In one image, pastel skies above an ocean, still and calm. In another, the sun radiates in the center of a deep blue sky. These were paintings at the C. Parker Gallery of Greenwich, CT, part of an exhibit titled Blue Skies: Now More Than Ever. Six artists’ works in various styles were shown at the exhibit, where all the paintings were images of clear skies: blue skies, skies at sunset and sunrise, skies without pollution clouds or wildfire smoke, skies to remind us of the importance of clean air.
Timed to coincide with International Day of Clean Air for Blue Skies, an initiative of the United Nations, the opening of the exhibit featured speeches from Jamil Ahmad of the UN, along with nonprofit leaders from Connecticut Working Together for Clean Air, the Greenwich Conservation Commission, the Greenwich Sustainability Committee, the Greenwich Tree Conservancy, the Greenwich Land Trust, and Greenwich Green & Clean.
The exhibit highlighted “artists who harness the power of art to raise awareness about our environment,” according to Fred Camillo, the first selectman of Greenwich. The town partnered with the gallery on the program, which included environmental-themed events lasting through October 2023.
“These artworks celebrate the expanse above us, from cerulean mornings to indigo evenings,” Tiffany Benincasa, the owner and curator of the gallery said. “Each canvas tells a story of hope, resilience, and the potential for change, reminding us of the optimism that comes with every new day.”
But can visual art reflecting the natural world prompt people to care about climate change and, even more importantly, take action? And how can nonprofits harness the power of art?
The Art and the Science Behind It
A study from 2023 found that “using art to convey environmental data eased political perceptions about climate change,” according to Hyperallergic. Researchers at the University of Wisconsin and the nonprofit EcoAgriculture Partners surveyed almost 700 people, asking them to consider both the Keeling Curve, a graph that shows the carbon dioxide in the atmosphere, and a piece of art by Diane Burko.
The artwork was a large, mixed media piece titled SUMMER HEAT, I and II, which Burko created in response to the deadly heat wave of 2019, which killed over a thousand people in France. The piece is also “an abstraction of the Keeling Curve,” according to the PBS station WHYY. It’s huge, with splashes of red and dark blue dripping across two canvases, dark mountains, and images of Earth’s continents in the background. In a corner of one of the canvases, the Keeling Curve itself can be seen.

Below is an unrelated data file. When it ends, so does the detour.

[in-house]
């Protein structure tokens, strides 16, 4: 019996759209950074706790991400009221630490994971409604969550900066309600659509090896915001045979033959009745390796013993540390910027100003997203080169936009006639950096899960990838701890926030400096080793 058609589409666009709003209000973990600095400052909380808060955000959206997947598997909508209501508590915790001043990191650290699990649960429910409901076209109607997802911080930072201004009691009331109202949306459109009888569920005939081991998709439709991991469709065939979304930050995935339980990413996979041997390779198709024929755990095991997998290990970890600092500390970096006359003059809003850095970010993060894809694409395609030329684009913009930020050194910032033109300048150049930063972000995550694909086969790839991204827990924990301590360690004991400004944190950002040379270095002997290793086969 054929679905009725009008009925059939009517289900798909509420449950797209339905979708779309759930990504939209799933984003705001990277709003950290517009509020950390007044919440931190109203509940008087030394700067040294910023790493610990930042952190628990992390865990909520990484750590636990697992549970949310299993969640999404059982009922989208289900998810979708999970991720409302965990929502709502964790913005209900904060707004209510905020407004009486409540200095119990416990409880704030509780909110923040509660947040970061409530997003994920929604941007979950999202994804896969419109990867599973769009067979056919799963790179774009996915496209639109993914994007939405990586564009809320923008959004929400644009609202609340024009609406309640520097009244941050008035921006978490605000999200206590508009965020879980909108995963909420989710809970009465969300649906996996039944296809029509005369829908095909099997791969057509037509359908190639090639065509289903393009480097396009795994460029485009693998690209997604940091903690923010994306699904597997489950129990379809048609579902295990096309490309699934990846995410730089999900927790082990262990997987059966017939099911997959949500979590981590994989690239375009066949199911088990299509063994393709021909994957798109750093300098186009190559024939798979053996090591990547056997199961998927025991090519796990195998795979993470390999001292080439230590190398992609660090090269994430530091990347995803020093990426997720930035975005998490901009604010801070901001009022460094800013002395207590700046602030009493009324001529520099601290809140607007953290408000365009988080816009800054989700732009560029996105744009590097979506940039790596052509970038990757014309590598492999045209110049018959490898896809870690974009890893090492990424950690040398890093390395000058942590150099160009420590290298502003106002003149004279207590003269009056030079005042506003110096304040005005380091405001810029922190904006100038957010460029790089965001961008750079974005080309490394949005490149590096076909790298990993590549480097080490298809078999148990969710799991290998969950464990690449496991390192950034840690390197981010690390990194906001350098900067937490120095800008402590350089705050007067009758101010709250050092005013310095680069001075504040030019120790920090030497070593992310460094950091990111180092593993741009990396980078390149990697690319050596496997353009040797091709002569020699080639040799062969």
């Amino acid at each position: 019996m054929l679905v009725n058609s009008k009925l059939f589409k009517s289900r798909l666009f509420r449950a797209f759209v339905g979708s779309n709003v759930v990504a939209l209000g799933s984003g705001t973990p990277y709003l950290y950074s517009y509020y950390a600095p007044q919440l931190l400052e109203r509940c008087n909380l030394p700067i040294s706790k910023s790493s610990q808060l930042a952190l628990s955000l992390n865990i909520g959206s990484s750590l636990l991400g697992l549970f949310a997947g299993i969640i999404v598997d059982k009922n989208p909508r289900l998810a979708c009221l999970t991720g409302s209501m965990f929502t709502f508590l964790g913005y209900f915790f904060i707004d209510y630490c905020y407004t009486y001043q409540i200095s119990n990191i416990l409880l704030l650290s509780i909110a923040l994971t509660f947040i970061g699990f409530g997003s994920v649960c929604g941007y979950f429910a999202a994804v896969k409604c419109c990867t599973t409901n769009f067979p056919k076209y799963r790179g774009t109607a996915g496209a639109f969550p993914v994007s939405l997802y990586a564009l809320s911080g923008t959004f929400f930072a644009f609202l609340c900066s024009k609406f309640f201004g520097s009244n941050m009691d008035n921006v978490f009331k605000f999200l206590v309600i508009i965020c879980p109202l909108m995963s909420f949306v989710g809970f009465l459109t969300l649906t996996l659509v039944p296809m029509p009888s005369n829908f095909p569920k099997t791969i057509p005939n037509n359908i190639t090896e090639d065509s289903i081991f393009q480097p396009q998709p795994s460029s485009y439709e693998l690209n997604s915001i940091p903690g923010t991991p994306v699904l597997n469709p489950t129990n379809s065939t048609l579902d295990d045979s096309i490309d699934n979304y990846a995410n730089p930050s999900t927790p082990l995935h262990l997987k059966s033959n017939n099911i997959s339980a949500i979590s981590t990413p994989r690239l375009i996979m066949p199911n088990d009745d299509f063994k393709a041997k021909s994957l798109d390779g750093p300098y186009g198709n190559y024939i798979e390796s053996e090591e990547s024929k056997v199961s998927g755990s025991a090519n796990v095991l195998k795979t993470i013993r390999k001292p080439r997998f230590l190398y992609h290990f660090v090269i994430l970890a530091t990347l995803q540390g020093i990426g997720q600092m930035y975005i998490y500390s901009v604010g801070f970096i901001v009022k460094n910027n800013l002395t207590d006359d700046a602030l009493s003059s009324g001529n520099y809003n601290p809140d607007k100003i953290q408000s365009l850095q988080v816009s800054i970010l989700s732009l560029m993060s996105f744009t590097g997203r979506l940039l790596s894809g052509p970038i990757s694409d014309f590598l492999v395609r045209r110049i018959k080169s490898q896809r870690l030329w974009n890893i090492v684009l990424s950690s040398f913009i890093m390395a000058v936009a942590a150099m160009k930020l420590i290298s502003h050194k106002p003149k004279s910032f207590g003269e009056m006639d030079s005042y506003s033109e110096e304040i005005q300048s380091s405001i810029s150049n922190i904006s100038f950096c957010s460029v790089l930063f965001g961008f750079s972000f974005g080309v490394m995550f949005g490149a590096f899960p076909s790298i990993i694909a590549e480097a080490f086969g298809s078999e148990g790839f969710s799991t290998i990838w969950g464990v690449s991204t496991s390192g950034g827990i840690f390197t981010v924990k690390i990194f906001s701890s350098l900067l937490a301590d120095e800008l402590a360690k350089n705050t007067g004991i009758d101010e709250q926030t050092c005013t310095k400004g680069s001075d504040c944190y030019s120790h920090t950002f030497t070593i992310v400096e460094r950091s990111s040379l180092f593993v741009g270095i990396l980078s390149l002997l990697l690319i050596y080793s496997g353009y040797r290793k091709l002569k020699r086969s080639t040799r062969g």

Changing people’s hearts about climate change is a beginning point—and could lead to changing their minds.
The authors of the study, published in the journal Communications Earth & Environment, wanted to see how people responded to the scientific visualization of air pollution versus the artistic rendering. As reported by Hyperallergic, “the researchers discovered that participants perceived Burko’s artwork to be just as credible as the standalone graph.” And importantly: “People also felt more positive emotions when they saw ‘SUMMER HEAT, I and II’ than when they saw the Keeling Curve alone.”
Art elicits an emotional response, which can disarm people—and impact them. As “emotion changes the way people think about climate change,” the researchers also wanted to know: “Would people be less politically polarized about climate change when they looked at and thought about Burko’s artwork than when they looked at the Keeling Curve?”
Research participants “on both ends of the political spectrum moved toward the middle” after viewing the art in the study. But the study found that climate-focused art only impacted participants’ feelings. “Simply looking at ‘SUMMER HEAT, I and II’ did not change viewers’ ideas about climate change,” according to the study.
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Art That Offers Solutions